Business continuity planning should be an organizational effort. A company needs to have many different areas of the business represented, all lead by an experienced business continuity leader.

A company that invests in continuity planning is better securing its future and budgeting is a very important part of that process.

During a recent AlertFind webinar, business continuity expert Bob Clark said that organizations make the common mistake of not prioritizing business continuity planning as highly as creating a strategic plan, a budget or a marketing plan.

“While executives are thinking about how they can grow and sustain a business, they don’t give much thought to preventing a business from collapsing if something goes wrong,” he said.

The first step in securing business continuity budgeting is by having executive support. Getting executive buy-in is crucial to the team’s success.

The business continuity team assumes responsibility and accountability, Clark said. “The person who’s accountable should be at the board level. Because if you don’t have the mandate and the support from the board, then you will not have the urgency from the organization and other decision-makers.”

Diverse Risks Facing Companies

Companies face a varied set of business continuity risks:

  • Natural disasters
  • Building infrastructure damage or system outages
  • Cyber attacks
  • Acts of violence

Obviously, you will use different continuity plans for each risk – it’s very unlikely that the response plan for a cyber attack will be the same for dealing with floodwaters.

The Phase Approach

Once you have your business continuity team in place, they need to conduct a risk assessment to determine the most likely risks. Then they need to create a business continuity plan that addresses all these risks.

It would be very expensive to address all these areas at once, so it’s better to break your plan down into parts, focusing on the greatest risk first.

For those on the coast, a hurricane may be a major threat, while those in an area prone to earthquakes needs to focus on preparing for that threat.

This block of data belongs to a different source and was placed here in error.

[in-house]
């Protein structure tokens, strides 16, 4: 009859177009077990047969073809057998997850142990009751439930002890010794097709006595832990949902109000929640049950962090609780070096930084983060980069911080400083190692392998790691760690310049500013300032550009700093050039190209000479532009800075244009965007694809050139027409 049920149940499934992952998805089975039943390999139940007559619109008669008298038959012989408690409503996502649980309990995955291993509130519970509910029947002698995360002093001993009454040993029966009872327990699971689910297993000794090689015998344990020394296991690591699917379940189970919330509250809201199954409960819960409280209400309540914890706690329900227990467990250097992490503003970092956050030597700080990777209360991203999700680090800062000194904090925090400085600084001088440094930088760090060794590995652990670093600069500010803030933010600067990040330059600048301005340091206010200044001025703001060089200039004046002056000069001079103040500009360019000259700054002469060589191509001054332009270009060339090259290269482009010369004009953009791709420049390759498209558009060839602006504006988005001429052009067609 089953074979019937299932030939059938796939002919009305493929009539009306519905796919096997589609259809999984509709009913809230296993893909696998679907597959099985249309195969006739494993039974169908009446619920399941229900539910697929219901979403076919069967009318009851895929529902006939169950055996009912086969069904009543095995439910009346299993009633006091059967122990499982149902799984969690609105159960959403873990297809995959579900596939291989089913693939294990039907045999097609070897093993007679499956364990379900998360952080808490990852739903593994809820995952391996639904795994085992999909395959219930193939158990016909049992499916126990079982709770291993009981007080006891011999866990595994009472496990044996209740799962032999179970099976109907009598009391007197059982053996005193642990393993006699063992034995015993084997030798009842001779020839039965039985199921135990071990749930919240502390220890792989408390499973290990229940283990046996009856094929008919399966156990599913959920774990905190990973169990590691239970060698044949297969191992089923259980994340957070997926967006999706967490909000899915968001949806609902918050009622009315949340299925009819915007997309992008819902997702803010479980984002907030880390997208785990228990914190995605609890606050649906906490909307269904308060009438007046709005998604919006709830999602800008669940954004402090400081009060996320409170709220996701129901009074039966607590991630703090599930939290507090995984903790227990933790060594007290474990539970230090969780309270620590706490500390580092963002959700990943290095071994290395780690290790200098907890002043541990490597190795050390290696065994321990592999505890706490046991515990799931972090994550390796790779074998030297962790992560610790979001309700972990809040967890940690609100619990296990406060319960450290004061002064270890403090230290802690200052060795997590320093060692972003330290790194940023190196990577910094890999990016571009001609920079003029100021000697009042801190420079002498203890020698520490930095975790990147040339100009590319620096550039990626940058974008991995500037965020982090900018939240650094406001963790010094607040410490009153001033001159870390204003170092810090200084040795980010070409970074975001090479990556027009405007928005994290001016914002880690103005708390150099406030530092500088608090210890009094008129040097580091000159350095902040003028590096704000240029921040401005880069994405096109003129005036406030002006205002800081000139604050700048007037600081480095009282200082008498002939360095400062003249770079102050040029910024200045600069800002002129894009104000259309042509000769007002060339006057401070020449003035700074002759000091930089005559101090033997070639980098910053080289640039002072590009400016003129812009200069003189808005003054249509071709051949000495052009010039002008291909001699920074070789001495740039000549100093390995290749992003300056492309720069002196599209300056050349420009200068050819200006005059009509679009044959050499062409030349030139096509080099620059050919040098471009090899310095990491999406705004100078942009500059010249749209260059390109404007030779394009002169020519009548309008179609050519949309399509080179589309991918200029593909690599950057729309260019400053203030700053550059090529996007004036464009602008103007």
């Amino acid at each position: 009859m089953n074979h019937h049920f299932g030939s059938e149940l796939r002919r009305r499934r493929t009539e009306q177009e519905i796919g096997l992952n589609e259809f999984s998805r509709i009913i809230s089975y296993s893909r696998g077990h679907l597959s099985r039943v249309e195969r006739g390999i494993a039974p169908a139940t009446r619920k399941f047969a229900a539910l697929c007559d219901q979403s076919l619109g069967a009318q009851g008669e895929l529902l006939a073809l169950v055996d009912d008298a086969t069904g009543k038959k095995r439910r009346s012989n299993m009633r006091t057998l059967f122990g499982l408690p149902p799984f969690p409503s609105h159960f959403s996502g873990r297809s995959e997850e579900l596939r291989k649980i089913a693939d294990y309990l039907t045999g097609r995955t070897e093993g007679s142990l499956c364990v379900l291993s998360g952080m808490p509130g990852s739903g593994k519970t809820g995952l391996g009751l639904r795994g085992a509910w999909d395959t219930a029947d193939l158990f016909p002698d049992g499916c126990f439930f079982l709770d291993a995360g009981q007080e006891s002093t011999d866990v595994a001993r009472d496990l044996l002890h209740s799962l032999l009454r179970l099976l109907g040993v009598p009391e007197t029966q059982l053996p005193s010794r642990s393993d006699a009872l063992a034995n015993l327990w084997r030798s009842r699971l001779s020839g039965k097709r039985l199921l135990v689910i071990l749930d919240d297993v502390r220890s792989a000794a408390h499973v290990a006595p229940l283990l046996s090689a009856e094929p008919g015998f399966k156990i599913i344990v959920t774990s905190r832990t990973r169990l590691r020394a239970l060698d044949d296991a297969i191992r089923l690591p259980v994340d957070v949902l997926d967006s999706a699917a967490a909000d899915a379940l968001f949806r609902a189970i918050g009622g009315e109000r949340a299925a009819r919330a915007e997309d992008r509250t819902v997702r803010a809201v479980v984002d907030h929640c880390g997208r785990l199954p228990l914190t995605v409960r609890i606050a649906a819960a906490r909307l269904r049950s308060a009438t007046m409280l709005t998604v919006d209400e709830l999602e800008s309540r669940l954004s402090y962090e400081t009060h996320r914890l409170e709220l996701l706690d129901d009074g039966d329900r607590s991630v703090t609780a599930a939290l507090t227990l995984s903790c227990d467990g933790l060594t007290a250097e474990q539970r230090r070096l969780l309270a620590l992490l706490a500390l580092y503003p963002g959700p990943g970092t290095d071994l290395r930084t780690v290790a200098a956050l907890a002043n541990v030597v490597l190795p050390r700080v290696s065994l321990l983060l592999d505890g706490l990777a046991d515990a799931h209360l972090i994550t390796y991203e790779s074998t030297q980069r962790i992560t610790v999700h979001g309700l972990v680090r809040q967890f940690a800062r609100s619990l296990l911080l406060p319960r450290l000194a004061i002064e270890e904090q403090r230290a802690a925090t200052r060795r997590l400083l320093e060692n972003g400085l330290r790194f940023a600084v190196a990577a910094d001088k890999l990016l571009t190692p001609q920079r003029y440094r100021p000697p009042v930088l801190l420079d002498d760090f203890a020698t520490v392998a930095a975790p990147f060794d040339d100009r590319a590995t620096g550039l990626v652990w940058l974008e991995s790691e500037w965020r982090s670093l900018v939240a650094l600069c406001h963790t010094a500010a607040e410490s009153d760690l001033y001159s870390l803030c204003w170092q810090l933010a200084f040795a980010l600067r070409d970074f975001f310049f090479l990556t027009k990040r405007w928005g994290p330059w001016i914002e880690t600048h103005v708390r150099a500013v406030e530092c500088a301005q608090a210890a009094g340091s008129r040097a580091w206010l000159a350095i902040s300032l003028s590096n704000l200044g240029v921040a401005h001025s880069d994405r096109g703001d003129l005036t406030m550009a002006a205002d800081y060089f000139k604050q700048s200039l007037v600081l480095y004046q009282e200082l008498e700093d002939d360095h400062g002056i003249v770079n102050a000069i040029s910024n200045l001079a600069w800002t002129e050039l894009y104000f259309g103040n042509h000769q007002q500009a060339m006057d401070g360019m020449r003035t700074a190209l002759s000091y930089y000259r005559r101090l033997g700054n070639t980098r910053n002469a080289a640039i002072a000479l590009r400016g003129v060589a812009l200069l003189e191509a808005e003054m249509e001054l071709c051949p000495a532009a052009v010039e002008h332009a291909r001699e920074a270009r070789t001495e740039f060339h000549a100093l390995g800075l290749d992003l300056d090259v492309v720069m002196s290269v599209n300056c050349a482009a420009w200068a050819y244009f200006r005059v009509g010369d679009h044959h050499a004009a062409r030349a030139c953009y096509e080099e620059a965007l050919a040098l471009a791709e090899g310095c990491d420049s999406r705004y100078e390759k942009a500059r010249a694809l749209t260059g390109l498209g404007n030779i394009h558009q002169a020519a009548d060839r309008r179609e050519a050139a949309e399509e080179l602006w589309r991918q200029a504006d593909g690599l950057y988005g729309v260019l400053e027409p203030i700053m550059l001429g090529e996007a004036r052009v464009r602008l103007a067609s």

Once the plan is created, you should present the first phase to the board for its funding. By presenting just one phase with limited scope and less funding, it should be easier to get the funds approved.

Then the testing phase can begin – and once it begins, Clark said it really never stops.

“Like gardening, business continuity is cyclic,” Clark said. “It’s not a case of when do we start or when do we finish, because it’s a continuous improvement exercise. So in a sense, we’re starting to self-regulate.”

Then, once you have the results of that first phase you can budget out the next phase – which should address the next critical risk – until it’s completed.

There are additional benefits to building business continuity plans into your organization’s culture. They can demonstrate to employees that you care about their safety and even help you secure favorable terms when negotiating with insurers.

“We’re seeing questions about business continuity as part of contract bids,” Clark said. “Now, if you’re an organization with an accredited business continuity plan, a lot of insurance companies will look upon that more favorably from an underwriting perspective.”

To learn more from Bob Clark about how companies can evolve their business continuity planning, listen to our new webinar, “No Threat Too Large Or Small: Business Continuity Planning for Today’s Risks.”